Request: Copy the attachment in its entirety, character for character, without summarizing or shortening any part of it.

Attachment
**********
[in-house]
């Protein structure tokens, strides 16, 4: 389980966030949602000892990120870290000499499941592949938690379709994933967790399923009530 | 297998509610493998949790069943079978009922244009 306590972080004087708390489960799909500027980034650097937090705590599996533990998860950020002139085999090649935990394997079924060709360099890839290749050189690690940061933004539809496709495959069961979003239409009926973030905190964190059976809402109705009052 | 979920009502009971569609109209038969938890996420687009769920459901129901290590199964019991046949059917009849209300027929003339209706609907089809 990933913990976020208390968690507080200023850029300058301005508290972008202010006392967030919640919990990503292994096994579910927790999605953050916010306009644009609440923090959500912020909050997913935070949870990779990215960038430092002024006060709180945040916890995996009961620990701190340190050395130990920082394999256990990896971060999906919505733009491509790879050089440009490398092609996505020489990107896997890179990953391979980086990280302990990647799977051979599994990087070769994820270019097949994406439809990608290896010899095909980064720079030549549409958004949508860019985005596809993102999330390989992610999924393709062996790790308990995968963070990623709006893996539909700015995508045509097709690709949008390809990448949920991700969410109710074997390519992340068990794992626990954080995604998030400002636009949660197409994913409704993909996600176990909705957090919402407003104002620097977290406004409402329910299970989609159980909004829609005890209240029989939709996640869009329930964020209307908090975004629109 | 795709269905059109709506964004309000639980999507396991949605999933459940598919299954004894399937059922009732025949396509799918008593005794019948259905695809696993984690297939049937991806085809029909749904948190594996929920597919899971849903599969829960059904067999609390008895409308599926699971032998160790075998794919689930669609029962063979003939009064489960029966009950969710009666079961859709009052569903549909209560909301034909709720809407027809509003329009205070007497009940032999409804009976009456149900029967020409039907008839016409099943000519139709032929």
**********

[in-house]
């Protein structure tokens, strides 16, 4: 389980966030949602000892990120870290000499499941592949938690379709994933967790399923009530 | 297998509610493998949790069943079978009922244009 306590972080004087708390489960799909500027980034650097937090705590599996533990998860950020002139085999090649935990394997079924060709360099890839290749050189690690940061933004539809496709495959069961979003239409009926973030905190964190059976809402109705009052 | 979920009502009971569609109209038969938890996420687009769920459901129901290590199964019991046949059917009849209300027929003339209706609907089809 990933913990976020208390968690507080200023850029300058301005508290972008202010006392967030919640919990990503292994096994579910927790999605953050916010306009644009609440923090959500912020909050997913935070949870990779990215960038430092002024006060709180945040916890995996009961620990701190340190050395130990920082394999256990990896971060999906919505733009491509790879050089440009490398092609996505020489990107896997890179990953391979980086990280302990990647799977051979599994990087070769994820270019097949994406439809990608290896010899095909980064720079030549549409958004949508860019985005596809993102999330390989992610999924393709062996790790308990995968963070990623709006893996539909700015995508045509097709690709949008390809990448949920991700969410109710074997390519992340068990794992626990954080995604998030400002636009949660197409994913409704993909996600176990909705957090919402407003104002620097977290406004409402329910299970989609159980909004829609005890209240029989939709996640869009329930964020209307908090975004629109 | 795709269905059109709506964004309000639980999507396991949605999933459940598919299954004894399937059922009732025949396509799918008593005794019948259905695809696993984690297939049937991806085809029909749904948190594996929920597919899971849903599969829960059904067999609390008895409308599926699971032998160790075998794919689930669609029962063979003939009064489960029966009950969710009666079961859709009052569903549909209560909301034909709720809407027809509003329009205070007497009940032999409804009976009456149900029967020409039907008839016409099943000519139709032929």